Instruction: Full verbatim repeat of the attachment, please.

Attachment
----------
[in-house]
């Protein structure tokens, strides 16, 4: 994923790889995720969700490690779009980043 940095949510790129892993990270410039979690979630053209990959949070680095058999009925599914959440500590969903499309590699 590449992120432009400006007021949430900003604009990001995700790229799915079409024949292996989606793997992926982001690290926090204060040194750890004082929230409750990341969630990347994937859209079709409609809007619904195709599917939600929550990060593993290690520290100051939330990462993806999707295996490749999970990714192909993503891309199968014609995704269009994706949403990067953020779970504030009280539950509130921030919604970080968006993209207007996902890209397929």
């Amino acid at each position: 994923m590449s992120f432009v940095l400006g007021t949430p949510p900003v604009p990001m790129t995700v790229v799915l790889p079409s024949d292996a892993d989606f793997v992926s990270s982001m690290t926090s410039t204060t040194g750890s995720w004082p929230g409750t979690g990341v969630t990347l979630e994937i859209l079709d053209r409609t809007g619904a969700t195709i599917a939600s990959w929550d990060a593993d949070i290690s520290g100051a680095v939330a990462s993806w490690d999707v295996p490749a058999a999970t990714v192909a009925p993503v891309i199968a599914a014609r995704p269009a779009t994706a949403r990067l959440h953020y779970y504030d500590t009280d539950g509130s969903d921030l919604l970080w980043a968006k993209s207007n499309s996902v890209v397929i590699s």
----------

[in-house]
């Protein structure tokens, strides 16, 4: 994923790889995720969700490690779009980043 940095949510790129892993990270410039979690979630053209990959949070680095058999009925599914959440500590969903499309590699 590449992120432009400006007021949430900003604009990001995700790229799915079409024949292996989606793997992926982001690290926090204060040194750890004082929230409750990341969630990347994937859209079709409609809007619904195709599917939600929550990060593993290690520290100051939330990462993806999707295996490749999970990714192909993503891309199968014609995704269009994706949403990067953020779970504030009280539950509130921030919604970080968006993209207007996902890209397929």
């Amino acid at each position: 994923m590449s992120f432009v940095l400006g007021t949430p949510p900003v604009p990001m790129t995700v790229v799915l790889p079409s024949d292996a892993d989606f793997v992926s990270s982001m690290t926090s410039t204060t040194g750890s995720w004082p929230g409750t979690g990341v969630t990347l979630e994937i859209l079709d053209r409609t809007g619904a969700t195709i599917a939600s990959w929550d990060a593993d949070i290690s520290g100051a680095v939330a990462s993806w490690d999707v295996p490749a058999a999970t990714v192909a009925p993503v891309i199968a599914a014609r995704p269009a779009t994706a949403r990067l959440h953020y779970y504030d500590t009280d539950g509130s969903d921030l919604l970080w980043a968006k993209s207007n499309s996902v890209v397929i590699s």